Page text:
Community buy-in strengthens support for waste facilities

Support for local waste facilities increases when community buy-in is offered and is even stronger when the buy-in is a personal benefit such as a discount on energy bills.

That is one of the headline conclusions in Public attitudes to community buy-in for waste and resource infrastructure, a new report launched at the RWM exhibition this week.

Commissioned by Ray Georgeson Resources on behalf of Sita UK, and carried out by GfK NOP, the project drew on research in England that assessed and quantified public views about community buy-in for waste infrastructure.

Drawing on the report's conclusions, Ray Georgeson, director of Ray Georgeson Resources, offered three policy recommendations.

He said that while the study had gleaned public support for incentives such as energy bill and council tax discounts, further, more detailed, research was needed to establish the appropriate levels of community buy-in incentives and qualification through proximity to a facility.

Georgeson added that where a utility discount approach to community buy-in was on the table, the incentive should be retained with the property and not the property owner or tenant at the time the plant is developed.

He also stressed the importance of early public engagement by the local authority involved in developing a facility, particularly on the principle and detail of community buy-in.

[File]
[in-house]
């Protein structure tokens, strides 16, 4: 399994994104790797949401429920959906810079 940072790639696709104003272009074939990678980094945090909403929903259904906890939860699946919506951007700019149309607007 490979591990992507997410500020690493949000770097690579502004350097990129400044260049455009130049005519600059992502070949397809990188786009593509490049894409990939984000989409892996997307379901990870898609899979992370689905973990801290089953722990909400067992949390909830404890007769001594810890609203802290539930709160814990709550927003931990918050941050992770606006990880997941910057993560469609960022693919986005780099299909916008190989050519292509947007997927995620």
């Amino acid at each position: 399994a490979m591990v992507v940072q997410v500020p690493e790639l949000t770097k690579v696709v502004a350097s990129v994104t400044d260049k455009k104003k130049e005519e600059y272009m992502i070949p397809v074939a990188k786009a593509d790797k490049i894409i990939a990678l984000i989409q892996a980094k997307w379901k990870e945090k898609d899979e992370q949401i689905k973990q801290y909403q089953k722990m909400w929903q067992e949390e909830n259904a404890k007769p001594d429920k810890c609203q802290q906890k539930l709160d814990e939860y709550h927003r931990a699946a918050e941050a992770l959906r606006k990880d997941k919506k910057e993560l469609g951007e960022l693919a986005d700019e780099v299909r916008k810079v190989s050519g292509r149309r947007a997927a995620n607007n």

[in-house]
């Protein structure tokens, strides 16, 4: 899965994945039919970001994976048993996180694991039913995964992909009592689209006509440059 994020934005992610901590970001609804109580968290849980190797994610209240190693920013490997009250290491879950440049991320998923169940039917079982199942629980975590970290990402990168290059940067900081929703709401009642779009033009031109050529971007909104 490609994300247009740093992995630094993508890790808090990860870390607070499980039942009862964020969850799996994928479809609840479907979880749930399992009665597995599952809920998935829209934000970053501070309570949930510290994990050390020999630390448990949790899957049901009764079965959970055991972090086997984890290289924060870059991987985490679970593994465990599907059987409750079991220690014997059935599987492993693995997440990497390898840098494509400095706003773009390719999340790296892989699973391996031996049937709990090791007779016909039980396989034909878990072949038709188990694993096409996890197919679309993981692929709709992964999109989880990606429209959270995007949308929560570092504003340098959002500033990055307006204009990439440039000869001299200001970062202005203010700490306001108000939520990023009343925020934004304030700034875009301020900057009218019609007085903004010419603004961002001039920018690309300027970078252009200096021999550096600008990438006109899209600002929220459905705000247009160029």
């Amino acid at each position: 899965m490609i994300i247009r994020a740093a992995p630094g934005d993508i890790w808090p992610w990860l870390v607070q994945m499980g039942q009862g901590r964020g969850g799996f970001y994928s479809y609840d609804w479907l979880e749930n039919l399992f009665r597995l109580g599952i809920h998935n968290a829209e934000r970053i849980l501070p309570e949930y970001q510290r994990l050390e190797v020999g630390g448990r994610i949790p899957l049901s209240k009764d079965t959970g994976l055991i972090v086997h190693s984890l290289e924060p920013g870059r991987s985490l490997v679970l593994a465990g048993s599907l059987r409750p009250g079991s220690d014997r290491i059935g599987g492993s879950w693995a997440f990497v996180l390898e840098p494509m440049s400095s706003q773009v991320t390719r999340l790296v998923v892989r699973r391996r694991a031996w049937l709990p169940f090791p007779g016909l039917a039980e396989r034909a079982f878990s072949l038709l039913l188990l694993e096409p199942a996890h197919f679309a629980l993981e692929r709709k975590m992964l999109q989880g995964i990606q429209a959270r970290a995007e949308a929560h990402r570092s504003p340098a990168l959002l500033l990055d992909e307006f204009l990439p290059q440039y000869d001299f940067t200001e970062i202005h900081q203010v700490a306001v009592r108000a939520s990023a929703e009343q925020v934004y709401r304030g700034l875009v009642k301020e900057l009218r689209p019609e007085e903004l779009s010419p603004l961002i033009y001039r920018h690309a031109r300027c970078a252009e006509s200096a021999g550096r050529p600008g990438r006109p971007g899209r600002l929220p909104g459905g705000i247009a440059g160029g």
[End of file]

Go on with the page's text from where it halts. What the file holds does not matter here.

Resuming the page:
"I think leaving the discussion about community buy-in and community support until you are down to the last two or three in the tender process is the wrong way to do it," he warned.
"This should be about an honest acknowledgement of the need to compensate and acknowledge a perceived disamenity impact on a community in relation to a development and not try to hide it."

Georgeson told delegates that there was a degree of public scepticism around the ambition of developers and local government to recycle, reuse and prevent waste before building more disposal facilties.

He called on both to do more to establish a climate in which there was greater public acceptance of disposal, treatment and energy recovery facilities.

Nick Warburton



Waste & resource management
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